Conversations about life & privacy in the digital age

Securing Your Mail From Site to Site

Many of you know how to secure your email between your mail client and your computer. But if you run your own mail server, did you know you can secure email between servers? Many servers support TLS encryption for outgoing connections, which will protect your mail between your server and the next one. For my favorite mail server, Postfix, add this to your main.cf:

smtp_tls_security_level = may

This will enable “opportunistic” TLS for outbound connections, meaning it will use encryption if the remote server supports it, otherwise it will transmit it unencrypted. If you’re really paranoid and don’t want to talk to servers that don’t support encryption, you can change may to verify or secure to ensure that the remote end uses encryption.

To ensure that your server listens for TLS requests, add this:

smtpd_tls_security_level = may
smtpd_tls_cert_file = ...
smtpd_tls_key_file = ...

Note the small difference between smtp_... and smtpd_. The cert and key parameters configure your SSL certificate. You can also use encrypt here instead of may to force encryption for clients, but this isn’t recommended for a public Internet server.

By default, if Exim is compiled with TLS support, it will attempt TLS for outbound connections. If you want it to accept TLS, though, you’ll have to set:

tls_advertise_hosts = *
tls_certificate = ...
tls_privatekey = ...

It’s important to note that even with these configurations, you can’t guarantee that your mail is completely encrypted in transit, since your mail could be transmitted between several servers. It also doesn’t prevent eavesdropping on the servers themselves. If you want to ensure that only the recipient can read your mail, you should use something like PGP.

I’ll leave other mail servers as an exercise to the reader. Feel free to post further configuration or notes in the comments!

Comments

  1. Matt says:

    How many people run their own mail server? I hope they all have TLS enabled. However PGP (or GPG) seems like the real win here.

    I have been using TrueCrypt to encrypt my private data. It seems to work fine for files. Should I move to PGP (or GPG)?

    I don’t encrypt my email because no one I email would be willing to deal with it.

  2. brom says:

    I am currently searching for an email service provider to provide encrypted storage for received email. I feel that when sending mail, whether it is sent unencrypted or using PGP is not the real problem; however what about the records everyone maintains in their email box. I agree with the Spider Oak team that running one’s own mail server is a viable option, however, I feel there would be great difficulty maintaining 100% uptime. A VPS may be a decent solution, however at great cost. If SpiderOak would like to take on this issue, I feel they could provide an excellent product. Offer a zero knowledge email solution, where the mail is stored encrypted and expedites PGP key management for one’s contacts. Also, Matt GPG is the GNU version of PGP, both are essentially the same. GPG is open source free software and is used by default on GNU/Linux operating systems.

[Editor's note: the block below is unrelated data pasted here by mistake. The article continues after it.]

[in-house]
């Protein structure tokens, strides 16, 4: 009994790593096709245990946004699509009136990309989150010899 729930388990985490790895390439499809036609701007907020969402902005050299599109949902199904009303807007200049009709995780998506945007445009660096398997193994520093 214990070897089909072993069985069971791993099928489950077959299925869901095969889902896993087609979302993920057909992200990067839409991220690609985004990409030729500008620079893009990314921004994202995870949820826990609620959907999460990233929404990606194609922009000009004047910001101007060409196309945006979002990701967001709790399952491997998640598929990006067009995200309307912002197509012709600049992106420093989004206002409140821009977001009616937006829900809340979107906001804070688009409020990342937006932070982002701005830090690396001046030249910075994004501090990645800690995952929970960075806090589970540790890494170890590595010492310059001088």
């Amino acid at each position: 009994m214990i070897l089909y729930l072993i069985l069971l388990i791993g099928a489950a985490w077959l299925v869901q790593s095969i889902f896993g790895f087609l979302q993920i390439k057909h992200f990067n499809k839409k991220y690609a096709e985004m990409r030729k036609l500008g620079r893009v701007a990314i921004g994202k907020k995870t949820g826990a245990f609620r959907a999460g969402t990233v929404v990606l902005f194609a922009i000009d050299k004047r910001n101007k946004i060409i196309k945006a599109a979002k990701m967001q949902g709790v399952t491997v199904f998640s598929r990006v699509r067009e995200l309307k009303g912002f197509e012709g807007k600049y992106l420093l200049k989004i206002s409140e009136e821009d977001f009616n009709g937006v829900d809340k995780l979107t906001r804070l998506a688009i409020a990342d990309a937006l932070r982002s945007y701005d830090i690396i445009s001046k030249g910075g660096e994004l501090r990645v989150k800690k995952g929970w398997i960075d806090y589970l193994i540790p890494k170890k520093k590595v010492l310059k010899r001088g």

3. Mark Moore says:

    Mail is the only service in my “cloud” arsenal that is hosted elsewhere. I have my own servers on a block of 5. The more and more I read about the government intrusions, the more motivated I become. Is SpiderOak feeling people out for the potential for email hosting? I’m game if so :-)

  4. TomL says:

    Matt, TrueCrypt and PGP are both excellent. They’re for different purposes, and work in different ways. TrueCrypt is focused on providing secure storage. PGP is focused on letting people communicate securely.
    While you could use GPG to encrypt files to yourself, it’s not really what it’s normally used for. Stick with trueCrypt for that.

    Regarding mail partners’ reluctance to use PGP, that is something we all struggle with. The only way forward is to keep chipping at the block.

    If SpiderOak offered a zero-knowledge webmail system, that would be very welcome. However, look at what happened to Hushmail, who tried something along the same lines. As I recall, they were forced by Canadian authorities, at the pressure of US authorities, to deliver “spiked” client-app downloads to persons of interest. Those would reveal the secret data requested, unknown to the customer. (Is this sort of thing happening at SpiderOak?)

    Since then, Hushmail seems to have moved away from the zero-knowledge approach altogether. While they still offer webmail with PGP encryption, the keys are stored on their servers. I don’t really have any good ideas regarding how you could do a zero-knowledge webmail service that has all the modern conveniences we expect nowadays, without special (and corruptible) plugins.